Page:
door hardware, or windows, or a schedule of paint systems by room and surface,
or other, similar project information in a tabular format. In contrast, construction
progress schedules, submittal schedules, and schedules of values are not “shop

Both AIA A201 and EJCDC C-700 recognize that “product data” differs from
“shop drawings”. In general, product data are manufacturers’ pre-published
information on the items proposed to be incorporated into the completed work.
This writer generally considers “product data” to be copies of product
manufacturer catalog pages and similar documents with contractor-made crossouts
and indications of proposed products and proposed options.

  • “Samples” include field mock-ups–such as a section of masonry wall approved by the design professional and used as a standard of quality against which other masonry wall work is judged–samples delivered to the design professional’s office, paint color charts, and other types of physical examples of the color, quality and texture of the proposed work.
  • Additionally, as indicated by EJCDC C-700–2018 Paragraph 1.01.A.41 and CSI SectionFormat, there are many types of submittals other than shop drawings, product data, and samples. The forthcoming second article in this series will address the various types of submittals.
  • Not every document furnished by the contractor is a “submittal”, as expressly stated in EJCDC C-700–2018 Paragraph 1.01.A.41. Many documents transmitted by the contractor, such as requests for interpretation or clarification, change proposals, claims, applications for payment, contract closeout documents, contractually-requited notices, and others, are not “submittals” and, obviously, do not receive the contractor’s or design professional’s submittal approval stamps.

Purpose of Contractor’s Submittals

Submittals are required because project participants might have different interpret contractual requirements for the construction work and, before the products are purchased and fabricated, and the work performed at the site, it is essential that the contractor and design professional mutually understand how the contractor will fulfill its contractual obligations. Although submittals represent substantial administrative and professional effort by the project’s participants, they are critical to avoiding more expensive misunderstandings, rework, claims, and disputes after project funds are expended.

Section 3.12.4 of AIA A201–2017 clearly states of submittals: “…Their purpose is to demonstrate how the Contractor proposes to conform to the information given and the design concept expressed in the Contract Documents for those portions of the Work for which the Contract Documents require submittals.”

Similarly, Paragraph 7.16.C of EJCDC C-700–2018 states in part, “Engineer’s review and approval [of Shop Drawings and Samples] will be only to determine if the items covered by the Submittals will, after installation or incorporation in the Work, comply with the requirements of the Contract Documents, and be compatible with the design concept of the completed Project as a functioning whole as indicated by the Contract Documents.”

Thus, submittals are a quality assurance “dialogue” between the contractor, its subcontractors, and suppliers, and the design professional, regarding how the contractor’s team proposes to comply with their contractual obligations. Source quality control submittals, field quality control submittals, operation and maintenance manuals, and certain other submittals document whether the contractor did, in fact, comply with the contract.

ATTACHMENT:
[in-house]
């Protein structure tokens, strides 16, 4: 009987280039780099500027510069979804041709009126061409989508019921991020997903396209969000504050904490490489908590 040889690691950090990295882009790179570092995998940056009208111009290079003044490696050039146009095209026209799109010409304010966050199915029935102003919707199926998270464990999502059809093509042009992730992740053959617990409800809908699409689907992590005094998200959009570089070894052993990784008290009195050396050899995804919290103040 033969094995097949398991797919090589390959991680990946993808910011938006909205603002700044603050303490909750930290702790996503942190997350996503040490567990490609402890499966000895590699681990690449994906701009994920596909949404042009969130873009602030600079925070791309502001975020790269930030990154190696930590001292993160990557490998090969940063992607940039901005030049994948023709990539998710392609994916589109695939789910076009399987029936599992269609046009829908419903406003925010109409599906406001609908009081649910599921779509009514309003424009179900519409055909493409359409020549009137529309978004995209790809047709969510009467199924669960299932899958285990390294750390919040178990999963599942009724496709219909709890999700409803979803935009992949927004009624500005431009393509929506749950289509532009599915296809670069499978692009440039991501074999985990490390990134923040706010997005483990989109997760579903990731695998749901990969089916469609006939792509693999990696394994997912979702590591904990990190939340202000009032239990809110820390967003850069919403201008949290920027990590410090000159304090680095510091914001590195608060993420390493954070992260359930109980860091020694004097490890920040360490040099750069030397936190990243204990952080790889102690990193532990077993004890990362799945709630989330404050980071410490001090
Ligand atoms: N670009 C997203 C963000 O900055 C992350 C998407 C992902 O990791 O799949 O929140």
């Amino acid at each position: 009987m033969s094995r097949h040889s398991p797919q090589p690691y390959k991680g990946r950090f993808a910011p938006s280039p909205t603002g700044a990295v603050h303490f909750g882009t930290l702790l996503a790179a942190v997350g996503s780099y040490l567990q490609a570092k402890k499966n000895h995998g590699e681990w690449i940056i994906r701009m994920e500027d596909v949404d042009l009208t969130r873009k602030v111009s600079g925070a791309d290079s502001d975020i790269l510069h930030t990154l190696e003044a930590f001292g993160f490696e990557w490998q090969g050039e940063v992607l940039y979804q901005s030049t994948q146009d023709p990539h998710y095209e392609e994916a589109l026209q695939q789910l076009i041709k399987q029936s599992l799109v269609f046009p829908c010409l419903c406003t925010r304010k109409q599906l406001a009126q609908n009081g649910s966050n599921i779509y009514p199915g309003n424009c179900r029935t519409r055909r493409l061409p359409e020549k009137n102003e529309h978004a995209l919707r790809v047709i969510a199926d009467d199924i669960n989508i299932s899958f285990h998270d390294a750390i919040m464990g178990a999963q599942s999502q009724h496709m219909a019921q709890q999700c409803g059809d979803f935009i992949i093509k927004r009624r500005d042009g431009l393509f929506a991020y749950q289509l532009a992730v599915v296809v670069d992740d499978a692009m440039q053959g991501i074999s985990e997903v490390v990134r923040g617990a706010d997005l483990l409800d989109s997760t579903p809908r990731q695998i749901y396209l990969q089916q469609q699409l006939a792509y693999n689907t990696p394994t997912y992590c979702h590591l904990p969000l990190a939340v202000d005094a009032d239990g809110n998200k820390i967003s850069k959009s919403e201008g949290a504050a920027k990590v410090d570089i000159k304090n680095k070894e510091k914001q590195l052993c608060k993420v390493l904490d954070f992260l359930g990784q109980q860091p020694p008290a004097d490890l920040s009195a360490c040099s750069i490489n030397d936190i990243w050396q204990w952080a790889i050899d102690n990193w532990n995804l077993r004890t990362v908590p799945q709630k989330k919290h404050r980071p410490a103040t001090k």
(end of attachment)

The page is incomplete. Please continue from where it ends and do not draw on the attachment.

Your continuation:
This interpretation of the purpose of submittals is consistent with the model language setting forth the design professional’s responsibilities for submittals in AIA B101–2017, Standard Form of Agreement Between Owner and Architect, and EJCDC E-500–2020, Agreement between Owner and Engineer for Professional Services. The design professional’s responsibilities in reviewing submittals will be discussed in forthcoming articles in this series: “Shop Drawings and Submittals: Part 2 – Types of Submittals”)and “Shop Drawings and Submittals: Part 3 – Liability Associated with Submittal Reviews”.

Because the design professional’s review of contractor-furnished submittals is, in essence, an extension of the engineer’s or architect’s design services, not only is appropriate skill, expertise, and professional judgment required of personnel performing submittal reviews, such services also pose significant professional liability for the design professional (which will be explored more fully in this series’ installment, “Shop Drawings and Submittals: Part 3 – Liability Associated with Submittal Reviews”). In contrast, in accordance with the Spearin Doctrine, the contractor need only comply with the construction contract, regardless of whether the contract is sufficient to achieve the owner’s project goals and the architect’s or engineer’s design intent.

Are Submittals Necessary?

Construction specifications require a lot of submittals, often an almost dizzying number of certifications by everyone associated with furnishing products or installing them into the work; qualifications statements for installers, applicators, contractors’ consultants, testing entities, and manufacturers (even though the latter are likely indicated by name elsewhere in the same section of the specifications); product data for every conceivable nut and bolt; and many, many others. Are they all truly necessary? Only the design professional who sealed and signed the associated specifications can truly say with certainty. Presumably, during preparation of the construction contract documents, with full knowledge of the project’s design intent and a reasonable notion of probable construction methods and challenges, the design professional gave careful consideration to the need for each submittal required by the contract and, if questioned on it, could clearly articulate the reasons for requiring each submittal. That is how it is supposed to work.